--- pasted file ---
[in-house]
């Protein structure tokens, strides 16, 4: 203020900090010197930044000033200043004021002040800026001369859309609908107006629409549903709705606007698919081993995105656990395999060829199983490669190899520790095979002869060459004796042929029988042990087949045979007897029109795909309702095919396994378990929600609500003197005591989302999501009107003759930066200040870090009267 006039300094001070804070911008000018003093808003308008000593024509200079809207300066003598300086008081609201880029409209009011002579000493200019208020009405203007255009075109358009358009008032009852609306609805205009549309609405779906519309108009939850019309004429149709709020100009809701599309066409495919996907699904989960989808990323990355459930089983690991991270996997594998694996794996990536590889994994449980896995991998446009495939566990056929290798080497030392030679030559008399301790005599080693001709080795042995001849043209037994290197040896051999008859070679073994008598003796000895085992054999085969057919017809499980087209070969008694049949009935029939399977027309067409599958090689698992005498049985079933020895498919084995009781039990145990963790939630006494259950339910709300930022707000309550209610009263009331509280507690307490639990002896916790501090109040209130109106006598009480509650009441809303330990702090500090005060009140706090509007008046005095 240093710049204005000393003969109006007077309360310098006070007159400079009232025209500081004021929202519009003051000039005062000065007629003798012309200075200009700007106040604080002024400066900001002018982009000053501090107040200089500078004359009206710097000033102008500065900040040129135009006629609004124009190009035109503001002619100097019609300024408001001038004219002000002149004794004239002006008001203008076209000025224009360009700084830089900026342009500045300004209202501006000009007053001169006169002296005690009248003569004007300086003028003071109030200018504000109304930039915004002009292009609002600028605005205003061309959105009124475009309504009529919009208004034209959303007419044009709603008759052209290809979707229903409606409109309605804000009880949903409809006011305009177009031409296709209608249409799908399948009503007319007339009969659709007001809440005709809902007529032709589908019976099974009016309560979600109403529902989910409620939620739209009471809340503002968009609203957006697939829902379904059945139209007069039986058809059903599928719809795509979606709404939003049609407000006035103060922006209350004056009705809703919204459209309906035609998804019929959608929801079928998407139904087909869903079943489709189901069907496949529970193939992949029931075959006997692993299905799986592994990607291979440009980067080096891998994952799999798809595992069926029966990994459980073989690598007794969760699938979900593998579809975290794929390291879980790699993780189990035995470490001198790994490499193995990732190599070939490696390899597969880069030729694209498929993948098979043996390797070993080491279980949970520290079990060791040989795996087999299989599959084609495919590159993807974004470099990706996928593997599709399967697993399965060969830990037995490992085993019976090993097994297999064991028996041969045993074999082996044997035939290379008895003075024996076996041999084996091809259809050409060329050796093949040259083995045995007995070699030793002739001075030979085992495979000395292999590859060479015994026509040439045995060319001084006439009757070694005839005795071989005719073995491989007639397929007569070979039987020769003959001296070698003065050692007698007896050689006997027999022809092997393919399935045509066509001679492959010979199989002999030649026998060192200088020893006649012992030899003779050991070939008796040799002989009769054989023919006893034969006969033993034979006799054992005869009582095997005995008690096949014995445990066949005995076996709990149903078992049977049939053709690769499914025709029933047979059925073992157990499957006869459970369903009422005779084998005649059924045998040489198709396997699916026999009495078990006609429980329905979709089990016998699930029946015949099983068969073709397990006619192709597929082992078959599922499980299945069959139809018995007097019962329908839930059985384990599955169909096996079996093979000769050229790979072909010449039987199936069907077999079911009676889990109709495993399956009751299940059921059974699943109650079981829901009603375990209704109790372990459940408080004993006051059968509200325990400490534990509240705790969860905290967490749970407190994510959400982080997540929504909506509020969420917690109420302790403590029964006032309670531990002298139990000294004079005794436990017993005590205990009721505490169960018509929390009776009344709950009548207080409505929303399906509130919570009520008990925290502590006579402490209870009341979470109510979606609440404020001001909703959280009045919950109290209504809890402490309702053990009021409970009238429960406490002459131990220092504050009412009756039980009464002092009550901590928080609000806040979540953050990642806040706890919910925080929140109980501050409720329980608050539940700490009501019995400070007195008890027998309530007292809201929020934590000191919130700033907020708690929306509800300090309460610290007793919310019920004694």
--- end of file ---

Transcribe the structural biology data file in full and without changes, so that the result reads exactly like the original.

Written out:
[in-house]
């Protein structure tokens, strides 16, 4: 203020900090010197930044000033200043004021002040800026001369859309609908107006629409549903709705606007698919081993995105656990395999060829199983490669190899520790095979002869060459004796042929029988042990087949045979007897029109795909309702095919396994378990929600609500003197005591989302999501009107003759930066200040870090009267 006039300094001070804070911008000018003093808003308008000593024509200079809207300066003598300086008081609201880029409209009011002579000493200019208020009405203007255009075109358009358009008032009852609306609805205009549309609405779906519309108009939850019309004429149709709020100009809701599309066409495919996907699904989960989808990323990355459930089983690991991270996997594998694996794996990536590889994994449980896995991998446009495939566990056929290798080497030392030679030559008399301790005599080693001709080795042995001849043209037994290197040896051999008859070679073994008598003796000895085992054999085969057919017809499980087209070969008694049949009935029939399977027309067409599958090689698992005498049985079933020895498919084995009781039990145990963790939630006494259950339910709300930022707000309550209610009263009331509280507690307490639990002896916790501090109040209130109106006598009480509650009441809303330990702090500090005060009140706090509007008046005095 240093710049204005000393003969109006007077309360310098006070007159400079009232025209500081004021929202519009003051000039005062000065007629003798012309200075200009700007106040604080002024400066900001002018982009000053501090107040200089500078004359009206710097000033102008500065900040040129135009006629609004124009190009035109503001002619100097019609300024408001001038004219002000002149004794004239002006008001203008076209000025224009360009700084830089900026342009500045300004209202501006000009007053001169006169002296005690009248003569004007300086003028003071109030200018504000109304930039915004002009292009609002600028605005205003061309959105009124475009309504009529919009208004034209959303007419044009709603008759052209290809979707229903409606409109309605804000009880949903409809006011305009177009031409296709209608249409799908399948009503007319007339009969659709007001809440005709809902007529032709589908019976099974009016309560979600109403529902989910409620939620739209009471809340503002968009609203957006697939829902379904059945139209007069039986058809059903599928719809795509979606709404939003049609407000006035103060922006209350004056009705809703919204459209309906035609998804019929959608929801079928998407139904087909869903079943489709189901069907496949529970193939992949029931075959006997692993299905799986592994990607291979440009980067080096891998994952799999798809595992069926029966990994459980073989690598007794969760699938979900593998579809975290794929390291879980790699993780189990035995470490001198790994490499193995990732190599070939490696390899597969880069030729694209498929993948098979043996390797070993080491279980949970520290079990060791040989795996087999299989599959084609495919590159993807974004470099990706996928593997599709399967697993399965060969830990037995490992085993019976090993097994297999064991028996041969045993074999082996044997035939290379008895003075024996076996041999084996091809259809050409060329050796093949040259083995045995007995070699030793002739001075030979085992495979000395292999590859060479015994026509040439045995060319001084006439009757070694005839005795071989005719073995491989007639397929007569070979039987020769003959001296070698003065050692007698007896050689006997027999022809092997393919399935045509066509001679492959010979199989002999030649026998060192200088020893006649012992030899003779050991070939008796040799002989009769054989023919006893034969006969033993034979006799054992005869009582095997005995008690096949014995445990066949005995076996709990149903078992049977049939053709690769499914025709029933047979059925073992157990499957006869459970369903009422005779084998005649059924045998040489198709396997699916026999009495078990006609429980329905979709089990016998699930029946015949099983068969073709397990006619192709597929082992078959599922499980299945069959139809018995007097019962329908839930059985384990599955169909096996079996093979000769050229790979072909010449039987199936069907077999079911009676889990109709495993399956009751299940059921059974699943109650079981829901009603375990209704109790372990459940408080004993006051059968509200325990400490534990509240705790969860905290967490749970407190994510959400982080997540929504909506509020969420917690109420302790403590029964006032309670531990002298139990000294004079005794436990017993005590205990009721505490169960018509929390009776009344709950009548207080409505929303399906509130919570009520008990925290502590006579402490209870009341979470109510979606609440404020001001909703959280009045919950109290209504809890402490309702053990009021409970009238429960406490002459131990220092504050009412009756039980009464002092009550901590928080609000806040979540953050990642806040706890919910925080929140109980501050409720329980608050539940700490009501019995400070007195008890027998309530007292809201929020934590000191919130700033907020708690929306509800300090309460610290007793919310019920004694």